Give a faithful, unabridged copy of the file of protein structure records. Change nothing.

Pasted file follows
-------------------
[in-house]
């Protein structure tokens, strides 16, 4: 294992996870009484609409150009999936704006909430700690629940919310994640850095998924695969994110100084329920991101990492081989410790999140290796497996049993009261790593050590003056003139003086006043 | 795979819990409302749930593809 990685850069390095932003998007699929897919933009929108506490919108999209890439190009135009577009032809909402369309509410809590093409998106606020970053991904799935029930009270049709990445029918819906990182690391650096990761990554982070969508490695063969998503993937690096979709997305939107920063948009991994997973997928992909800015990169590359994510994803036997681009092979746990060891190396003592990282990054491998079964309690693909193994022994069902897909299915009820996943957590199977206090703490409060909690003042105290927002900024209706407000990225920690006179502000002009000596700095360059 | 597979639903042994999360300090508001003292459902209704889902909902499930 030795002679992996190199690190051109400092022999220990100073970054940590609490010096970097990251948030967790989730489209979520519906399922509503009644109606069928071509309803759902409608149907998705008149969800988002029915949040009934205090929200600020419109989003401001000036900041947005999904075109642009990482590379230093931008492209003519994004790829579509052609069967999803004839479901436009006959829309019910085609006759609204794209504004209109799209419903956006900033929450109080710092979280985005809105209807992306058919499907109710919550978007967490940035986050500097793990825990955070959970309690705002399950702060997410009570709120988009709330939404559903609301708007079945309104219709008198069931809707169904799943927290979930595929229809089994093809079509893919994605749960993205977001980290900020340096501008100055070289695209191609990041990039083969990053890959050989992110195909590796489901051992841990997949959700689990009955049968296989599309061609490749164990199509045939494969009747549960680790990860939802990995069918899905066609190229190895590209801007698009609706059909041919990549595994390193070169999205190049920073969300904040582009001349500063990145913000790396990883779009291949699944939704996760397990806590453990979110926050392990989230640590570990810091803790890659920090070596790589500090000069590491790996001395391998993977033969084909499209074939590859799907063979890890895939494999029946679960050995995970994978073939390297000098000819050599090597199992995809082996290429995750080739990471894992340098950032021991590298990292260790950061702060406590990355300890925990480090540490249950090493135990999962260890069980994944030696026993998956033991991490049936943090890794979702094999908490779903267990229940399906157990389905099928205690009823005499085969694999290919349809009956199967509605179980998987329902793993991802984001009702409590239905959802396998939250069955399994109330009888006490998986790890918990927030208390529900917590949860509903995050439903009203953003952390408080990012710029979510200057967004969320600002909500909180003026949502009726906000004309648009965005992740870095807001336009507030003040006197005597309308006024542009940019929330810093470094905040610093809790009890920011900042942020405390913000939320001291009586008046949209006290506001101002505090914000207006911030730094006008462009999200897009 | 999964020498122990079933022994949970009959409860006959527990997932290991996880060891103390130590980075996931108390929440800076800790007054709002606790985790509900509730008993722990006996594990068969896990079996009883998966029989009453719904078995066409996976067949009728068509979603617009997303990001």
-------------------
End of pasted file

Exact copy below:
[in-house]
């Protein structure tokens, strides 16, 4: 294992996870009484609409150009999936704006909430700690629940919310994640850095998924695969994110100084329920991101990492081989410790999140290796497996049993009261790593050590003056003139003086006043 | 795979819990409302749930593809 990685850069390095932003998007699929897919933009929108506490919108999209890439190009135009577009032809909402369309509410809590093409998106606020970053991904799935029930009270049709990445029918819906990182690391650096990761990554982070969508490695063969998503993937690096979709997305939107920063948009991994997973997928992909800015990169590359994510994803036997681009092979746990060891190396003592990282990054491998079964309690693909193994022994069902897909299915009820996943957590199977206090703490409060909690003042105290927002900024209706407000990225920690006179502000002009000596700095360059 | 597979639903042994999360300090508001003292459902209704889902909902499930 030795002679992996190199690190051109400092022999220990100073970054940590609490010096970097990251948030967790989730489209979520519906399922509503009644109606069928071509309803759902409608149907998705008149969800988002029915949040009934205090929200600020419109989003401001000036900041947005999904075109642009990482590379230093931008492209003519994004790829579509052609069967999803004839479901436009006959829309019910085609006759609204794209504004209109799209419903956006900033929450109080710092979280985005809105209807992306058919499907109710919550978007967490940035986050500097793990825990955070959970309690705002399950702060997410009570709120988009709330939404559903609301708007079945309104219709008198069931809707169904799943927290979930595929229809089994093809079509893919994605749960993205977001980290900020340096501008100055070289695209191609990041990039083969990053890959050989992110195909590796489901051992841990997949959700689990009955049968296989599309061609490749164990199509045939494969009747549960680790990860939802990995069918899905066609190229190895590209801007698009609706059909041919990549595994390193070169999205190049920073969300904040582009001349500063990145913000790396990883779009291949699944939704996760397990806590453990979110926050392990989230640590570990810091803790890659920090070596790589500090000069590491790996001395391998993977033969084909499209074939590859799907063979890890895939494999029946679960050995995970994978073939390297000098000819050599090597199992995809082996290429995750080739990471894992340098950032021991590298990292260790950061702060406590990355300890925990480090540490249950090493135990999962260890069980994944030696026993998956033991991490049936943090890794979702094999908490779903267990229940399906157990389905099928205690009823005499085969694999290919349809009956199967509605179980998987329902793993991802984001009702409590239905959802396998939250069955399994109330009888006490998986790890918990927030208390529900917590949860509903995050439903009203953003952390408080990012710029979510200057967004969320600002909500909180003026949502009726906000004309648009965005992740870095807001336009507030003040006197005597309308006024542009940019929330810093470094905040610093809790009890920011900042942020405390913000939320001291009586008046949209006290506001101002505090914000207006911030730094006008462009999200897009 | 999964020498122990079933022994949970009959409860006959527990997932290991996880060891103390130590980075996931108390929440800076800790007054709002606790985790509900509730008993722990006996594990068969896990079996009883998966029989009453719904078995066409996976067949009728068509979603617009997303990001």